microwave

Microwave ovens are no longer a novel or unusual technology. In many offices and some homes, they are the primary or only way to heat things. Still, some people are unsure about their safety. We strongly urge people not to use plastic containers for heating, because that could lead to excessive leaching of undesirable compounds such as BPA into food. But does the microwave have an impact on the food itself? That is the question this reader asked.

Will the Microwave Harm Nutrients in Cocoa?

Q. Some time ago, a reader mentioned not wanting to use the microwave to heat cocoa. I frequently heat coffee, cocoa and other foods in my microwave. Should I be concerned about destroying nutrients when I use a microwave?

A. So far as cocoa is concerned, you probably don’t need to worry about damaging cacao compounds in your home oven. New extraction techniques include microwave technology (Baharum et al, Tropical Life Sciences Research, Feb. 2016).  Presumably, the compounds are not damaged in the process.

Microwaving Pros & Cons:

Microwaving honey inactivates the antimicrobial compounds that bees produce (Bucekova et al, Food Chemistry, Feb. 1, 2018). Cacao polyphenols, however, do not resemble the agents in honey.

Heating food does impact nutrients like Vitamin C and B12. But microwaving food may be less likely to destroy such vitamins than other cooking methods. One study found that the healthful properties of a green smoothie were better preserved through microwave processing than through conventional pasteurization (Castillejo et al, Journal of the Science of Food and Agriculture, online Sep. 8, 2017). As a result, we don’t think that warming your cocoa quickly will have a harmful effect on its nutritional quality.

Why You Should Care About Cocoa Compounds:

Epidemiologists report that people who eat chocolate frequently are less likely to have type 2 diabetes or cognitive decline (Crichton et al, Appetite, Jan. 1, 2017; Crichton, Elias & Alkerwi, Appetite, May 1, 2016). It is not clear, though, whether this is a cause-and-effect relationship. The evidence may still be out on heart health.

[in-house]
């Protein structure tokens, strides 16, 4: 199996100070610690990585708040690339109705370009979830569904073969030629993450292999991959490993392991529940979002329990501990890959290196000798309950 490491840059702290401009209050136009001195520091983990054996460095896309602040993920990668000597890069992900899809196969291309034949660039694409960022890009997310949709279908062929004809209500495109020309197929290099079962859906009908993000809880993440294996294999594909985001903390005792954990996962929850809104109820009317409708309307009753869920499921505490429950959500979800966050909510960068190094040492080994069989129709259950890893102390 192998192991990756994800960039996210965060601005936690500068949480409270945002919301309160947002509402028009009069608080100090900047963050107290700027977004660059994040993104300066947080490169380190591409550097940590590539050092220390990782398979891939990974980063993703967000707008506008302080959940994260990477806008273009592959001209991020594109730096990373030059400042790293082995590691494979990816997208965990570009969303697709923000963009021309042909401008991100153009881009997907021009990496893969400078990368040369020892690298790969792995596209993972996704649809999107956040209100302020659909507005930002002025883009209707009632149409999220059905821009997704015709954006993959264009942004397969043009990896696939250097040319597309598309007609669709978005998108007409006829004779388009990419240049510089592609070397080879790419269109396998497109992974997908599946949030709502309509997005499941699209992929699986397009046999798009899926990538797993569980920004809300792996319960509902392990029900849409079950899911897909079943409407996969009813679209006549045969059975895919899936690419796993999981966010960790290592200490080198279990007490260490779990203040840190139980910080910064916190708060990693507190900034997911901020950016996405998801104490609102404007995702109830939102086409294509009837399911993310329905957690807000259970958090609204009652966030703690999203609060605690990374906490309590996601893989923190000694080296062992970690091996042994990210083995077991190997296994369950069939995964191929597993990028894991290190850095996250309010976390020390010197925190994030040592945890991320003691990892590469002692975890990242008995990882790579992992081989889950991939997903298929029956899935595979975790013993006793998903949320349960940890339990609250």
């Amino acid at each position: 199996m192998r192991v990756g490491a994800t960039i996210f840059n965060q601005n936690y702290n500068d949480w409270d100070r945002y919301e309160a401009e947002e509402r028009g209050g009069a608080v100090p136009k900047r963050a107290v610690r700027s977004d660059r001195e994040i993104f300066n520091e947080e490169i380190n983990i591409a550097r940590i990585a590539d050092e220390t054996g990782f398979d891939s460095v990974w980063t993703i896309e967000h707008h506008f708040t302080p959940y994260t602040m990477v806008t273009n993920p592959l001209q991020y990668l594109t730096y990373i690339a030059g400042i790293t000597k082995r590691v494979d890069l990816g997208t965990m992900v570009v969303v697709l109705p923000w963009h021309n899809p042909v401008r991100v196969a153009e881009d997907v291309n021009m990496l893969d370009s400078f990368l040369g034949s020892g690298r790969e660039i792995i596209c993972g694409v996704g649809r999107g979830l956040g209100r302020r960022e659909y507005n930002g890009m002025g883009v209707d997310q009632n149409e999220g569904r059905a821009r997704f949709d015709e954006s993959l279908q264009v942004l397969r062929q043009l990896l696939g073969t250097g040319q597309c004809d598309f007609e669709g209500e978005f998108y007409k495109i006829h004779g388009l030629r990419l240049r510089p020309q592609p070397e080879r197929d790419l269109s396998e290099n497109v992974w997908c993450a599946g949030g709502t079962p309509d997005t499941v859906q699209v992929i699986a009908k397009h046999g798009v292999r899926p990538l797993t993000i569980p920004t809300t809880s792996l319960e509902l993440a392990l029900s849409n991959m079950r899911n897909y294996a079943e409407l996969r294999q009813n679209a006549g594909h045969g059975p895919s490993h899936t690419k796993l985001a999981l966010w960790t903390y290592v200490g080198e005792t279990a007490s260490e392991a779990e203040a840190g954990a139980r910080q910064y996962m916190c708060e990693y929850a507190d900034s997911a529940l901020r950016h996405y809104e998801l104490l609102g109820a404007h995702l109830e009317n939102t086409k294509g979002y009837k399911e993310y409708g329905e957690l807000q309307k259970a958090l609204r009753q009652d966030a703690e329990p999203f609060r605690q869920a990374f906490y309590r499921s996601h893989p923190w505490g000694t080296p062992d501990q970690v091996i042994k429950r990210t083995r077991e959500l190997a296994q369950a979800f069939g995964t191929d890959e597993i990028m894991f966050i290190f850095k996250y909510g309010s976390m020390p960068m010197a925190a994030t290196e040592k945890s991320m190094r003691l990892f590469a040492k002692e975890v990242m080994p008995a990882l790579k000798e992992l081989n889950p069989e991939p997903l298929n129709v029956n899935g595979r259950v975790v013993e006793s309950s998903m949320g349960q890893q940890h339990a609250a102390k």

Cocoa Compounds Lowered Cholesterol:

Q. I am writing to ask what you might know about CocoaVia. A friend told me she dropped her cholesterol 30 points by taking this natural supplement.

My husband, an internist, said supplements that lower cholesterol may not lower the risk for heart disease. Are there any studies regarding this supplement?

A. Your husband is right that not everything that lowers cholesterol actually prevents heart disease. Despite this, the FDA has approved cholesterol-lowering drugs such as alirocumab (Praluent) on the basis of their ability to lower lipids like LDL cholesterol although they have not yet been shown to reduce heart disease.

Will Cocoa Compounds Help?

There is reason to expect that cocoa compounds will be helpful. A recent review found that cocoa flavanol intake improved insulin sensitivity and blood lipids such as cholesterol, triglycerides and HDL cholesterol (Lin et al, Journal of Nutrition, Nov., 2016).

A thorough review of 20 randomized controlled trials determined that “Flavanol-rich chocolate and cocoa products may have a small but statistically significant effect in lowering blood pressure…” (Ried et al, Cochrane Database of Systematic Reviews, Aug. 15, 2012).

A different review of 19 trials found that type 2 diabetics taking cocoa compounds and mildly hypertensive women taking olive oil lowered their oxidative stress and inflammation (Suen et al, Healthcare, Sep. 14, 2016). All of this is quite promising, but it doesn’t tell us whether cocoa flavanols actually will reduce the risk of heart attacks.

The COSMOS Trial:

There is currently a major study underway to determine whether CocoaVia standardized cocoa flavanols can reduce heart attacks and strokes. It is called COSMOS (COcoa Supplement and Multivitamin Outcomes Study).  We will let you know the results when the trial is completed.

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